- Another attribute of the water jetting is that once the hole is created, acid can be used to remove formation fines and enhance porosity and permeability in the rock cut by the lateral. However, formations that have adverse water and acid reactions such as clays might plug the pores through caving and swelling. Thus, in general, penetration of soft formations can lead to the collapse of the holes once drilling has been accomplished. Again, careful consideration of the physical properties and reaction to drilling fluids of the candidate reservoir should be evaluated in advance of jetting.
The Technology Status Assessment also discussed microhole coiled tubing as an alternative to the lateral jetting. Key findings include:
- Microholes are less than 4 ½ inch in diameter, the size of the surface or completion casing or tubing or holes sizes that is commonly used in industry. Holes between this and 6 inches are considered slimholes. Slimholes typically use a rotary rig to drill a vertical borehole, while microholes (as identified by the DOE) utilize coiled tubing to drill both vertical and lateral boreholes, rapidly and cost efficiently. These characteristics are key ingredients in the considerations of using microhole drilling. DOE demonstrated the use of microholes to drill new wells to efficiently develop mature, compartmentalized reservoirs in the U.S. (DOE Microhole Drilling Conference, 2005). The lower cost and rapid drilling of the microhole could led to a “Walmart approach” to infill drilling, thereby resulting in multiplying the reservoir contact area to tap remaining resource beyond the reach of existing infrastructure (wells).
- Microhole technology is used by international companies to create digitate smart laterals in a pinnate fashion from a single vertical borehole. The laterals radiate out into a thick reservoir or multiple pays to optimize recovery from a single location due to environmental (e.g. Alaska’s North Slope) or logistical limitations (offshore platform) on drilling. Microholes allow more holes to be drilled with a smaller footprint and when used in conjunction with cost effective, high resolution imaging of the reservoir it becomes a powerful technique to enhance production from existing fields or find and/or delineate new fields cost-effectively. The smart nature of the laterals is that fluid produced from individual laterals is monitored and used to control flow rate.
- Coiled tubing jet drilling is a hybrid version of the microhole. The design of Tempress Technologies calls for a 3 1/2 inch hole drilled with 2-inch coiled tubing (http://www.tempresstech.com/ book_shelf/6.pdf). Testing by Tempress has included: 1) steerable positive displacement downhole motor assisted by high pressure water jets and 2) a high pressure jet drilling rotary tool where pressures of 10,000 psi pressure provides sufficient force to cut rock.
- A new application of microholes being considered in this study is to recomplete an existing vertical borehole to revitalize oil production. A window will be milled into casing or the open hole to be used to access the reservoir. The lateral will then be drilled with coiled tubing that fits inside the production casing using a short turning radius bottom hole assembly including a steerable mud motor.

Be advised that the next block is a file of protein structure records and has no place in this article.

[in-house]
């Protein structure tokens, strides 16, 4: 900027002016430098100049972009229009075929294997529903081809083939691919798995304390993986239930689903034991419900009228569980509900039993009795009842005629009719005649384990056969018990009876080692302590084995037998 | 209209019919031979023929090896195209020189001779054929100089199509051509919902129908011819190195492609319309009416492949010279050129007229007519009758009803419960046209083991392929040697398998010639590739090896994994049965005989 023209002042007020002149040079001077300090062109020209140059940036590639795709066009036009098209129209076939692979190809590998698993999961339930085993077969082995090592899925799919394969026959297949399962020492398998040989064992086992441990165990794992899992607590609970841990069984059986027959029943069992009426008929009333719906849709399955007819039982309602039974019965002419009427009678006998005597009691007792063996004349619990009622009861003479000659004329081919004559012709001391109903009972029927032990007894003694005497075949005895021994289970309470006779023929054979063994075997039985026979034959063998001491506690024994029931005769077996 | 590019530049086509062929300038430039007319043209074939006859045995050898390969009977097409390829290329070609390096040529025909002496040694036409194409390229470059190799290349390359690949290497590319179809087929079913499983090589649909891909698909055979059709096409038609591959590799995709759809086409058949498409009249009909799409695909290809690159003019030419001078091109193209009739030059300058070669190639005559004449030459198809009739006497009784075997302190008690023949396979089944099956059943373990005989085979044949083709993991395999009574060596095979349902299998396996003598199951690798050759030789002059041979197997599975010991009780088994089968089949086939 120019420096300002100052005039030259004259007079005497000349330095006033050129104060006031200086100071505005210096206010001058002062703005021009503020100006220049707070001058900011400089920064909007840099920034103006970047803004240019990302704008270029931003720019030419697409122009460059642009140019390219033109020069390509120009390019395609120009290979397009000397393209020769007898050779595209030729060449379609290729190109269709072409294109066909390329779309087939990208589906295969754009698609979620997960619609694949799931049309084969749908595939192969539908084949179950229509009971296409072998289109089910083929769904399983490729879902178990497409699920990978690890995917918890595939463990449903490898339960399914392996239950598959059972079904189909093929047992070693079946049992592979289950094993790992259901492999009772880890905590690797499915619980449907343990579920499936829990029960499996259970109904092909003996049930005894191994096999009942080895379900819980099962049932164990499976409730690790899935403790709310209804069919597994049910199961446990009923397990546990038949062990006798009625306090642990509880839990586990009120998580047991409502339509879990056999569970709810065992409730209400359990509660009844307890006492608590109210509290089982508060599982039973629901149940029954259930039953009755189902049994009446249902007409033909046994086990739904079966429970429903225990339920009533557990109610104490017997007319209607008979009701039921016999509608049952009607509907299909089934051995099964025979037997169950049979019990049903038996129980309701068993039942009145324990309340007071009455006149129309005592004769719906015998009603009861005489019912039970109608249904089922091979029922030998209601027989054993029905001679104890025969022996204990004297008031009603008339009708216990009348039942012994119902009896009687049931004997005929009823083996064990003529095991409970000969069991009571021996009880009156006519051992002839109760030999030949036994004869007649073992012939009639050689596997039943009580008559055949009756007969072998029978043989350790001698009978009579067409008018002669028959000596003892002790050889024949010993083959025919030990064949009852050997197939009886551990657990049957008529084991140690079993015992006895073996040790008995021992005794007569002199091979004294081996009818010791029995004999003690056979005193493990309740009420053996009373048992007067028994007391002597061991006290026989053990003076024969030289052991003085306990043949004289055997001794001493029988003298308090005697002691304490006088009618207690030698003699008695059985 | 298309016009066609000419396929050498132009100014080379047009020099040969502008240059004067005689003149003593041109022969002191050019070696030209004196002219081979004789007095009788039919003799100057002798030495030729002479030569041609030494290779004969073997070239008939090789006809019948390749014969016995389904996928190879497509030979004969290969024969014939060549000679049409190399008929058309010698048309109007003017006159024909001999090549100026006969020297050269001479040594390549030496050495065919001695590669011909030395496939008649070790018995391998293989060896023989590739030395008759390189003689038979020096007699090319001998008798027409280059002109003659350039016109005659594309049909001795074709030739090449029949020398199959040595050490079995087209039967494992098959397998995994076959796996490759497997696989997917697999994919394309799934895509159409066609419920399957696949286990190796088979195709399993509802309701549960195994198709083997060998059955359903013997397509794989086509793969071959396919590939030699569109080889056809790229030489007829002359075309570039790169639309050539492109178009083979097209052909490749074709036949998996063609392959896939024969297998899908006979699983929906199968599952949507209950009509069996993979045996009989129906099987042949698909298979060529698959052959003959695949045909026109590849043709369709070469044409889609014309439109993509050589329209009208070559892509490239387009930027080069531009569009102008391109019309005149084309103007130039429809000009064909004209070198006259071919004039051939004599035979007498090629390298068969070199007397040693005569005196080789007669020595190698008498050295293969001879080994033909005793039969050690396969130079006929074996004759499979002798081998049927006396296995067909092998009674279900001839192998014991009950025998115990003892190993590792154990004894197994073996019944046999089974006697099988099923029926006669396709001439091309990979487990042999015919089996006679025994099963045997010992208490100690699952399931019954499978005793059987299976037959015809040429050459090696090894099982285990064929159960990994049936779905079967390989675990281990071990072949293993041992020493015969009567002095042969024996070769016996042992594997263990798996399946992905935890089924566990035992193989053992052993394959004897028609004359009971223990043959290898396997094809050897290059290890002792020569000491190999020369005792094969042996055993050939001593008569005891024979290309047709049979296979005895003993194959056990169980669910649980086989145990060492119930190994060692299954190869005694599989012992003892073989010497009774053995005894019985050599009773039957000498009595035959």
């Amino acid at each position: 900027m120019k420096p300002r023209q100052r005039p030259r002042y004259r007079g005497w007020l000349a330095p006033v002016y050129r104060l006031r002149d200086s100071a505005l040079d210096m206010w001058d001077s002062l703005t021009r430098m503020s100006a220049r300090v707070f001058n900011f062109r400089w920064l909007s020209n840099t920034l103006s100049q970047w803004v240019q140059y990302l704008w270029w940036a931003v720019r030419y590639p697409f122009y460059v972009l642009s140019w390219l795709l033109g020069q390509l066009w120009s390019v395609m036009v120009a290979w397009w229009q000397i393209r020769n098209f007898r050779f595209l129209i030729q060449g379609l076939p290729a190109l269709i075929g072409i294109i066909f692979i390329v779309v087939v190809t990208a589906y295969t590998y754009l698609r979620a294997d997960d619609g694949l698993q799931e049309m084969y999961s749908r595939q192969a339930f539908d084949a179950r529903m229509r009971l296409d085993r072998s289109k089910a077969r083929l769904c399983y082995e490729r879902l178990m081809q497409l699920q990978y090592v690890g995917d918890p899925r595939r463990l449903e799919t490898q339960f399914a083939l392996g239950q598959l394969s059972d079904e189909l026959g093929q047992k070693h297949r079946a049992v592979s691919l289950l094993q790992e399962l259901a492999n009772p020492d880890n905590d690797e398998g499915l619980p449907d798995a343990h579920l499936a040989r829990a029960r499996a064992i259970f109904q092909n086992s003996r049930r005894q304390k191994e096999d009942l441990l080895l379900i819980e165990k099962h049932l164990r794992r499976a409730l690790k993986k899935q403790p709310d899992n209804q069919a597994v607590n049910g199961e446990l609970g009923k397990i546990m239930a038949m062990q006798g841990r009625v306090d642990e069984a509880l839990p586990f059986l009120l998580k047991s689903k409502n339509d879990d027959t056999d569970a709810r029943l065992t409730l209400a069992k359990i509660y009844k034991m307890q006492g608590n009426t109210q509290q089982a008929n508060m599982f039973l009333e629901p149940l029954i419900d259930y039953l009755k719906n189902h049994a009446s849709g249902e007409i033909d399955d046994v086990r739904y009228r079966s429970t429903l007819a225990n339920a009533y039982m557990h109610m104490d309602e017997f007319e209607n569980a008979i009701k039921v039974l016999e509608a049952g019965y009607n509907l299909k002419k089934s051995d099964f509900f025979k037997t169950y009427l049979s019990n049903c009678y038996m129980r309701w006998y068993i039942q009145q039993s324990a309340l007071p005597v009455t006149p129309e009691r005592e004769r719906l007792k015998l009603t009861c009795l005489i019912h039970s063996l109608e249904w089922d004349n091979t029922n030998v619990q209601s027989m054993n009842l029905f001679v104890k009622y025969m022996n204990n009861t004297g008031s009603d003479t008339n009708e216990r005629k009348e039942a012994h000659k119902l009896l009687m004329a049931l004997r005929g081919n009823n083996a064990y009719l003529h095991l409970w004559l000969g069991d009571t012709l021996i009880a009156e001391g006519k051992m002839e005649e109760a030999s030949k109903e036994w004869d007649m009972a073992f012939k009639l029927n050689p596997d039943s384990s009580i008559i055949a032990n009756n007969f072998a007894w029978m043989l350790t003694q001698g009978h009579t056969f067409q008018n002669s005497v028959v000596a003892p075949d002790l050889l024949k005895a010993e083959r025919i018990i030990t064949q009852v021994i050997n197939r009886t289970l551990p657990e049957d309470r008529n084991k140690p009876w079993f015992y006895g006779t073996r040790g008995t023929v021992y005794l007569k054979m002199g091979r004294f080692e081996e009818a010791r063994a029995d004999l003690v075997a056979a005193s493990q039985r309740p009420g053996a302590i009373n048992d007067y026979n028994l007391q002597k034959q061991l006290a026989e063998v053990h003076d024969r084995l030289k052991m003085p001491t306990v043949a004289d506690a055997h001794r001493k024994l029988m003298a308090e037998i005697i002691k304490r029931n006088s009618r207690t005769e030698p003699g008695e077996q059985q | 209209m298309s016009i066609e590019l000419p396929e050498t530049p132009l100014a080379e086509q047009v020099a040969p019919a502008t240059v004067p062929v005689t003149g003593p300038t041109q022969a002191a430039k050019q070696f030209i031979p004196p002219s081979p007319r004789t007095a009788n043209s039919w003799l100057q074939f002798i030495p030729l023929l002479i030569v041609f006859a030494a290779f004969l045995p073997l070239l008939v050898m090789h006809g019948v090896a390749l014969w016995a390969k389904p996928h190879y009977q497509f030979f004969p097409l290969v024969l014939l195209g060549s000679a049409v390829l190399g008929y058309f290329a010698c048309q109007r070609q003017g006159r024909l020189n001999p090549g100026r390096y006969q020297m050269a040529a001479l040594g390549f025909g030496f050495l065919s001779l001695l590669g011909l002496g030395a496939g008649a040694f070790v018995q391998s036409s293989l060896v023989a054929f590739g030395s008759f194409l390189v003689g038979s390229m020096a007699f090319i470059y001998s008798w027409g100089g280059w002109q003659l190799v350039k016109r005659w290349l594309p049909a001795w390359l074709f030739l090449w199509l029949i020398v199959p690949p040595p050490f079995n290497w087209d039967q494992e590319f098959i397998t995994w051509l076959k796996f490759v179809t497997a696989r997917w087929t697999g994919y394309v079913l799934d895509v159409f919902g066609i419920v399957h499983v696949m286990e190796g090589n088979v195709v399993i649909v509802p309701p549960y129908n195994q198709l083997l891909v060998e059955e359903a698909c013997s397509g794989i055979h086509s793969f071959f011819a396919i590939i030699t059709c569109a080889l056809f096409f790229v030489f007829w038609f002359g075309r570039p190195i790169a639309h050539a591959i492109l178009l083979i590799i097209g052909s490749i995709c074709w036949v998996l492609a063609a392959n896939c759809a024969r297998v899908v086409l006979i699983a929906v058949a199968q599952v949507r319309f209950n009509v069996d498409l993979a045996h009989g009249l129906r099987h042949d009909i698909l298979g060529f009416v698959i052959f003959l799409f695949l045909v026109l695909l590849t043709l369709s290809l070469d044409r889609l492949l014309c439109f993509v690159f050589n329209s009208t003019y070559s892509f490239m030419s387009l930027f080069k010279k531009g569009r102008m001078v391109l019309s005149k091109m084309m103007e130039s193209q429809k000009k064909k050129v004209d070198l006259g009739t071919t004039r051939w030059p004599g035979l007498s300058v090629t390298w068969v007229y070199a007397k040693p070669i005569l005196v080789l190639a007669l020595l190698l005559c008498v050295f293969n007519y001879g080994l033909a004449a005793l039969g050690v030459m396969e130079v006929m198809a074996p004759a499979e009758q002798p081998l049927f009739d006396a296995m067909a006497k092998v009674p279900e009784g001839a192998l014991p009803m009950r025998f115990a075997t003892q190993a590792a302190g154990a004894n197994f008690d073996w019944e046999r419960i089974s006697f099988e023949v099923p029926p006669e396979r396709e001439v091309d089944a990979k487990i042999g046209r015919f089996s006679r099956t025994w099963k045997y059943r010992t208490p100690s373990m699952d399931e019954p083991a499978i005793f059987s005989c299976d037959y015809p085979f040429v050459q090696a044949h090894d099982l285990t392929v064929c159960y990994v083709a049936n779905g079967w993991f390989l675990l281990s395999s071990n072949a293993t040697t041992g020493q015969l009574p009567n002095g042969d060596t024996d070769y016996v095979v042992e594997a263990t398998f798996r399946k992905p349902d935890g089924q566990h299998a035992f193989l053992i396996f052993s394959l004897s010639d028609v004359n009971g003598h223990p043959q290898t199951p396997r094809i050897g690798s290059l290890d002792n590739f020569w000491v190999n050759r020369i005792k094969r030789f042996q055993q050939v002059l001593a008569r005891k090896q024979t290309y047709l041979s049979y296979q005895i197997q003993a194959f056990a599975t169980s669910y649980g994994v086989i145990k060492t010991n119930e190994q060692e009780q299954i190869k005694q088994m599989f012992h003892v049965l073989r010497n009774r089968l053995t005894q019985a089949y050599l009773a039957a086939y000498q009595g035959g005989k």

- A directional drilling alternative using hybrid coiled-tubing was recognized as the most economic of available technology. This technology parallels the Microhole concept championed by Roy Long with DOE.
The research team was able to find a coiled-tubing drilling contractor, ADT out of Yuma, CO, in early 2009 and worked toward contracting from either Weatherford or Baker-Hughes to use their slimhole lateral drilling technology recently introduced into the Midcontinent. The KGS and American Energies reported on this at the RPSEA Small Producers Meeting in Wichita on April 30, 2009.
Further mapping, reservoir simulation, and testing of wells in Hillsboro Field led to concerns about pressure depletion and diminished oil reserves, so a decision was made to move the project to nearby Unger Field located 10 miles south of Hillsboro Field. Mapping and log analysis in the southern portion of Unger Field confirmed a structurally high, thick porous Hunton dolomite reservoir where reservoir pressures are close to hydrostatic. The potential for IOR using laterals appears to be significant due to possible compartmentalization and underproduced areas between once producing vertical wells that likely suffered from water coning.
The proposed location of the 1000 to 1500 ft long lateral in Unger Field is in Section 19-21s-4e. Discussion is underway with lateral drilling vendors regarding the drilling of laterals in the most cost effective and successful manner, in this nearly depleted marginal reservoir. The goal was to drill the lateral in the May 2010 timeframe in time to evaluate and report by the end of the project on August 23, 2010. Subsequent delays lead to a revised drilling date of December 2010.
Current Status (January 2011)
The key tasks to be undertaken are outlined below.
Evaluate the potential of the Hunton dolomite reservoir in the vicinity of the proposed lateral well